NEW YORK CITY-The fall-out from the credit crisis bullied its way into the Manhattan office leasing market during the first quarter of 2008, causing the vacancy rate to jump 40 basis points to 4.9%. So says Grubb & Ellis’ Manhattan office market trends report.

With JP Morgan Chase’s acquisition of Bear Stearns and the continuation of financial firms posting billions of dollars in write downs—including recent announcements by UBS and Deutsche Bank—the financial services industry as a whole began to dispose of space throughout Manhattan, according to the G&E report. Available space for sublease jumped to seven million sf, with the addition of one million sf in the first quarter. The sharp increase was precipitated by the 599,000-sf block of space placed on the market by Goldman Sachs at 77 Water St., the 140,000 sf marketed by the Royal Bank of Scotland at 7 World Trade Center, the 110,000-sf sublease put on the market at 2 World Financial Center by Nomura Holdings and iStar Financial’s return of 107,000 sf at 1095 Ave. of the Americas.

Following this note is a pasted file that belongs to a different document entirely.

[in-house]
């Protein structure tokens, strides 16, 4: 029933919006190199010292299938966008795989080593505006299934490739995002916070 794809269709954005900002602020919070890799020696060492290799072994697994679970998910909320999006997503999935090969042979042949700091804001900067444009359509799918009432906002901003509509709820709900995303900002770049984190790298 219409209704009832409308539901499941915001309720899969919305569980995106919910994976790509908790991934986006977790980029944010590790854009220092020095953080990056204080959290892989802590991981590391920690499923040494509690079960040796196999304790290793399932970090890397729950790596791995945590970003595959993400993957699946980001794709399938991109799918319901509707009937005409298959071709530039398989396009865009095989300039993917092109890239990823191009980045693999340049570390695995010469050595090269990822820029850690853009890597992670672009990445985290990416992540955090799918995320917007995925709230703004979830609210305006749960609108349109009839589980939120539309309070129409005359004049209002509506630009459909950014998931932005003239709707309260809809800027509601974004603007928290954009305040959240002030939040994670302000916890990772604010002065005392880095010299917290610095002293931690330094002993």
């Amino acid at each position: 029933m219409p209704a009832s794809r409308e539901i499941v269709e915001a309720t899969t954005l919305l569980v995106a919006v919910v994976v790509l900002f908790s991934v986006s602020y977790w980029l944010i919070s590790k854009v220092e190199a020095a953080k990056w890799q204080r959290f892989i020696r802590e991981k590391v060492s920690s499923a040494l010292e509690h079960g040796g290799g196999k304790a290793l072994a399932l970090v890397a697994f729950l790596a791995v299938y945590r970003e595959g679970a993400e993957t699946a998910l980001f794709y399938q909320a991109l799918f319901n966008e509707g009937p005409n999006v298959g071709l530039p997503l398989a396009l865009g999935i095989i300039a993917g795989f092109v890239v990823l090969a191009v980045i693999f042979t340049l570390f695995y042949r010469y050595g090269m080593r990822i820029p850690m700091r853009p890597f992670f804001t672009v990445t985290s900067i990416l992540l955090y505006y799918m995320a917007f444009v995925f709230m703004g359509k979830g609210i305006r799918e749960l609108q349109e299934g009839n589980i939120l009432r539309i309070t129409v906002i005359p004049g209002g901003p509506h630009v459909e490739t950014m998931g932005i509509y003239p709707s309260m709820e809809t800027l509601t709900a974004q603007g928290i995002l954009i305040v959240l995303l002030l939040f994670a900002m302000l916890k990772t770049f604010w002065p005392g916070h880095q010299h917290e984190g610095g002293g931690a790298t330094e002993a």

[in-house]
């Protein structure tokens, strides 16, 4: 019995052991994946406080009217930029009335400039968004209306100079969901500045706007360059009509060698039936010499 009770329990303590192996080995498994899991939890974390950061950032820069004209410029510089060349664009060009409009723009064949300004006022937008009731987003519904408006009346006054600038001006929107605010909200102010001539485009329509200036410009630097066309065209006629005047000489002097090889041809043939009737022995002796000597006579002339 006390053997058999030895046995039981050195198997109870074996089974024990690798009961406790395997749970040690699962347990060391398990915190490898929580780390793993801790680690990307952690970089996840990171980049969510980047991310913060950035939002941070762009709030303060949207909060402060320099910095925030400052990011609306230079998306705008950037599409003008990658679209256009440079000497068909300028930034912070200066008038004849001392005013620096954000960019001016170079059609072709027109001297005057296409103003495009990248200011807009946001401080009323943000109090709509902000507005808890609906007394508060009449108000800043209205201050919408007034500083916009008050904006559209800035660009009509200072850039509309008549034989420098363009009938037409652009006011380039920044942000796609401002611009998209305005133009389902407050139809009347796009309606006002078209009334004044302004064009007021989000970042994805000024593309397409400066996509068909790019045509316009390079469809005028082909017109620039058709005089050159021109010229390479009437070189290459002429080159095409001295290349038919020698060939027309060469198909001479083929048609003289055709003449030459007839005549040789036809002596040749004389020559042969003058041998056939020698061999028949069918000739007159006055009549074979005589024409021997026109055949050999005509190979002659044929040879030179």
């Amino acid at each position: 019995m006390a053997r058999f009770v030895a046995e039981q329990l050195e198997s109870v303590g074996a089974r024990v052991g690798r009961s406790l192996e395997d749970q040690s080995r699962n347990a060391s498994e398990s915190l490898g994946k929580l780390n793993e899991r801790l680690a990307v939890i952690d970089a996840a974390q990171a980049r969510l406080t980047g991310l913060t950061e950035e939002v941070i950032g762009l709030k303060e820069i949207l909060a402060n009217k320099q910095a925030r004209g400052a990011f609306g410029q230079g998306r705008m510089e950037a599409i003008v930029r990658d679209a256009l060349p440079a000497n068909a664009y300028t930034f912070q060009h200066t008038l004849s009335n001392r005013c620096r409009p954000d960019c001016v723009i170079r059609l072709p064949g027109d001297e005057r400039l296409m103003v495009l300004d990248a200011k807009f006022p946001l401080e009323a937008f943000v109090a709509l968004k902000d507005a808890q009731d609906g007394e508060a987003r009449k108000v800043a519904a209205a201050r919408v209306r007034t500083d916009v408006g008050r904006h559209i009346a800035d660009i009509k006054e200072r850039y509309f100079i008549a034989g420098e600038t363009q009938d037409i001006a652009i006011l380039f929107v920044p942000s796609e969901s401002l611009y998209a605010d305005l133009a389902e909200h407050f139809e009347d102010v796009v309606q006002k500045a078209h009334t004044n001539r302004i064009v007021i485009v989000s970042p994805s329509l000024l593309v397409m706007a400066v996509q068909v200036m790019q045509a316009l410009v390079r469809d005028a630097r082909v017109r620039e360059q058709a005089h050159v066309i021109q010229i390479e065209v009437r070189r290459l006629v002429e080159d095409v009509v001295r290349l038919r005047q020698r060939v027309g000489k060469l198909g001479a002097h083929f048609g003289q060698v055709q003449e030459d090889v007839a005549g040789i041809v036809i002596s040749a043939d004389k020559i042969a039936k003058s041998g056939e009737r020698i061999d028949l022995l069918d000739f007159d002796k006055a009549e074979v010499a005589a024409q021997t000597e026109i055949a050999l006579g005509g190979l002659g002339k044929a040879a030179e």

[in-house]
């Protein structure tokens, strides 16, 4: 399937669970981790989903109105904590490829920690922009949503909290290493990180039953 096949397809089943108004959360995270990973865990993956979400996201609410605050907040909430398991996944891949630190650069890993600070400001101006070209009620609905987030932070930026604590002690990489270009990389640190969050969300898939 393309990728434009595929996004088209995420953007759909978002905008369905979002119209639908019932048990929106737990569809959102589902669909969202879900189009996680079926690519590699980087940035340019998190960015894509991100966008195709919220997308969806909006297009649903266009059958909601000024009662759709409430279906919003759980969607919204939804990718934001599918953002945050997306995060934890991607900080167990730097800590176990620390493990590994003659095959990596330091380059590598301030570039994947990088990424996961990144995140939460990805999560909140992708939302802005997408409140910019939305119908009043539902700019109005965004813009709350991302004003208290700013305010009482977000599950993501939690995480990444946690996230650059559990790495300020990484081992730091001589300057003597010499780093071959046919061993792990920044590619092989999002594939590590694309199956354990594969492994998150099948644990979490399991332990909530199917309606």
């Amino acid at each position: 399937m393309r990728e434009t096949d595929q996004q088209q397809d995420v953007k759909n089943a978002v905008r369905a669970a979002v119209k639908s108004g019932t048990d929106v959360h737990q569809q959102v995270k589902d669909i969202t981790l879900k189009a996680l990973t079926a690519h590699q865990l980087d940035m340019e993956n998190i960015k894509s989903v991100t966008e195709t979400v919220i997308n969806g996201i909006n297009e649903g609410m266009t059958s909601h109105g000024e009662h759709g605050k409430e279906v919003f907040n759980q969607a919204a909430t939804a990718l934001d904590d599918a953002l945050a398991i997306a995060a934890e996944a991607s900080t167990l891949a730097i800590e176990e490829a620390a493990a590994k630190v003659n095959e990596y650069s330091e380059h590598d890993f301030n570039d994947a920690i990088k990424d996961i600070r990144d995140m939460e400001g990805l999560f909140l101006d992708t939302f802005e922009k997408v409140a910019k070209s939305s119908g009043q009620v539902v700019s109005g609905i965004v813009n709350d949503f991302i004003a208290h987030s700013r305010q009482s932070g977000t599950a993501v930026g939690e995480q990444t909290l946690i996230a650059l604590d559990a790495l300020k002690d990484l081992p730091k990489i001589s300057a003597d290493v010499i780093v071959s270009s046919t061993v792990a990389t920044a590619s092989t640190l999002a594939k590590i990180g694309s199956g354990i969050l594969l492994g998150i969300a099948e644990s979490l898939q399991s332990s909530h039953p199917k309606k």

Regarding the addition of one million sf of sublease space from financial firms, Richard Persichetti, client services manager for Grubb & Ellis, tells that “this is only the beginning of a trend as more financial firms likely will place additional sublease space on the market over the next three to six months.” Over the past four years, the financial services industry accounted for more than 40% of the leasing activity in Manhattan, but with the financial markets in turmoil, Grubb & Ellis expects overall demand to remain flat throughout the year. A slowdown in leasing velocity has already been witnessed in the first quarter as only 7.6 million sf in lease transactions occurred. A drop in demand by 15% compared to one year ago insinuates a weakening market. A more telling indicator, the report says, is that 48% of the sf leased this year were renewals, a significant increase compared to last year when renewals only accounted for 19% of the first quarter’s activity. The lack of new transactions in the market suggests that tenants are in standby mode as the status of the economy unfolds.

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